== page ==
MEMPHIS, Tennessee — Ninety-nine people have been charged with cashing more than $41,000 in checks using an illegally-obtained state of Tennessee account number, authorities said Tuesday.
Leaders of the scheme recruited others to cash checks for about $300 apiece at Wal-Marts in the Memphis area, Department of Safety and Homeland Security Commissioner Bill Gibbons said Tuesday. The ringleaders kept a portion of the money obtained from each check and gave the rest to the check cashers, he said.
Officials said the checks were made with an account number belonging to the state, but it was not immediately disclosed how members of the ring obtained the number. Gibbons said the state Department of Treasury informed law enforcement about the existence of the fraudulent checks, sparking an 11-month investigation.
The state, however, did not lose funds from the scheme, because the Federal Reserve stopped payment on the checks, which amounted to $41,208. Wal-Mart cooperated with the investigation, Gibbons said.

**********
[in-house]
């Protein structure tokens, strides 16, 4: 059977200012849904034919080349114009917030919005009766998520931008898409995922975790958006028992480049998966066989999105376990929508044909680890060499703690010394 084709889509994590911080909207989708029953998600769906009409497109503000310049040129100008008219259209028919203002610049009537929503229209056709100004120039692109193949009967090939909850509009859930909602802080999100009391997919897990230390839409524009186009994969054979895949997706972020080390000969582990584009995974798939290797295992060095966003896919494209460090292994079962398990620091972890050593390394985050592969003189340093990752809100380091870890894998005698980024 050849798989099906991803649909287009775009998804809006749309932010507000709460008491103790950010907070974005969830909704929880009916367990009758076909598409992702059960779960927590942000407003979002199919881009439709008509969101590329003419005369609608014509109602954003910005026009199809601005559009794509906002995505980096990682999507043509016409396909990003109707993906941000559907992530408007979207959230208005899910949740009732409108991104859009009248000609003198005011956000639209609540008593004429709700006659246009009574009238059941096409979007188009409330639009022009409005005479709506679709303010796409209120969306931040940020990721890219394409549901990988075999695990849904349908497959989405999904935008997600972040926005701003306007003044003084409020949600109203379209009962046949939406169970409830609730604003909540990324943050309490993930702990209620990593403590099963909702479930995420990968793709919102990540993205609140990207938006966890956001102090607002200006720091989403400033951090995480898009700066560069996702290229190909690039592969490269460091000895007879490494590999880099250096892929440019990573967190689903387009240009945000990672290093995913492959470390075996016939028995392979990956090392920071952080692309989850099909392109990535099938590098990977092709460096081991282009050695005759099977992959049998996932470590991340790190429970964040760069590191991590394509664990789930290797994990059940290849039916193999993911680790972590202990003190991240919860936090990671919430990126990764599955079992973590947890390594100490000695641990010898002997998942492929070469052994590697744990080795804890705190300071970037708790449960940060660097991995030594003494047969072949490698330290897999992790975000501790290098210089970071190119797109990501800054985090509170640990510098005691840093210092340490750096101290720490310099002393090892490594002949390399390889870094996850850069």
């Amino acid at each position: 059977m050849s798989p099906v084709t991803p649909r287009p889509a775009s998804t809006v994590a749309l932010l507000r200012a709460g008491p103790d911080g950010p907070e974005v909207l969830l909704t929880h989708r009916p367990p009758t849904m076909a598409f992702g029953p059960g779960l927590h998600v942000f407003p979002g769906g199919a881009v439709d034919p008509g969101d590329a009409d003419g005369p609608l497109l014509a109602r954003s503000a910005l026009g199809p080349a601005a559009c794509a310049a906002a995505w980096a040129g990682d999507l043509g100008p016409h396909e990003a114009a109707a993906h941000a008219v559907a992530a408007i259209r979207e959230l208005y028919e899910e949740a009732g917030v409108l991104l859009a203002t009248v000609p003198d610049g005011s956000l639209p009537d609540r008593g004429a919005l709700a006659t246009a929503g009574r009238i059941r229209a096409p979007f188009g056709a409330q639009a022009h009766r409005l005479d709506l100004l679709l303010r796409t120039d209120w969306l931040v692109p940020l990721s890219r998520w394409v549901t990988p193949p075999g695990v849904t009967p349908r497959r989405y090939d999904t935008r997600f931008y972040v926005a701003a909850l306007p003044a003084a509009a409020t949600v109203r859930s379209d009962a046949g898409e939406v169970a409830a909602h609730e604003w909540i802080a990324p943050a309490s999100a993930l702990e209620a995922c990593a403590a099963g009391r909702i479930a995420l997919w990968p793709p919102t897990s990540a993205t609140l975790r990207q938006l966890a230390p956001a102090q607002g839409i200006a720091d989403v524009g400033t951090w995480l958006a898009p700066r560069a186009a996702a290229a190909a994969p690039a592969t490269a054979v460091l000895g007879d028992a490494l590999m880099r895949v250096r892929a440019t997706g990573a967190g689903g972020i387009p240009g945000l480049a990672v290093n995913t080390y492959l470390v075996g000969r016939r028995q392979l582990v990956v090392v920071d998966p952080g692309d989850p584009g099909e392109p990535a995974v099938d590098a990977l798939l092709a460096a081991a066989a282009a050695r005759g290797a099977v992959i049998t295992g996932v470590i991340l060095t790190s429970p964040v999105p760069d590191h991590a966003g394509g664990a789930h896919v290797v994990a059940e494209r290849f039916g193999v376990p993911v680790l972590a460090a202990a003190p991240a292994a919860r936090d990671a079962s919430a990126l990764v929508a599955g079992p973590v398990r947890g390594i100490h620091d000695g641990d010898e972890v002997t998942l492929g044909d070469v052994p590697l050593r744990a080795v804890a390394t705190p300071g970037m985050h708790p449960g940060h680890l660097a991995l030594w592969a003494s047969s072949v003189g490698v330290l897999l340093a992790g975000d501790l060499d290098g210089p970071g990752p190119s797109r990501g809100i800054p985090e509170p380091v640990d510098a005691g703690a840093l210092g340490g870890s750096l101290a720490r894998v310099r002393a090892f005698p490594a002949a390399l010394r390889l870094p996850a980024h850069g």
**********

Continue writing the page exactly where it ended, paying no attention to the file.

About 50 people had been arrested on forgery and identity theft charges as of Tuesday afternoon. More people were expected to be arrested on the same charges.
If convicted of forgery, those charged face up to six years in prison on each count, Shelby County District Attorney Amy Weirich said. An identity theft conviction could result in a sentence of up to 12 years on each count.
"This was a widespread criminal effort to cheat Tennessee taxpayers and retailers," Weirich said.
The state Homeland Security department's Identity Crimes Unit led the investigation. Shelby County sheriff's deputies helped the state arrest the defendants.
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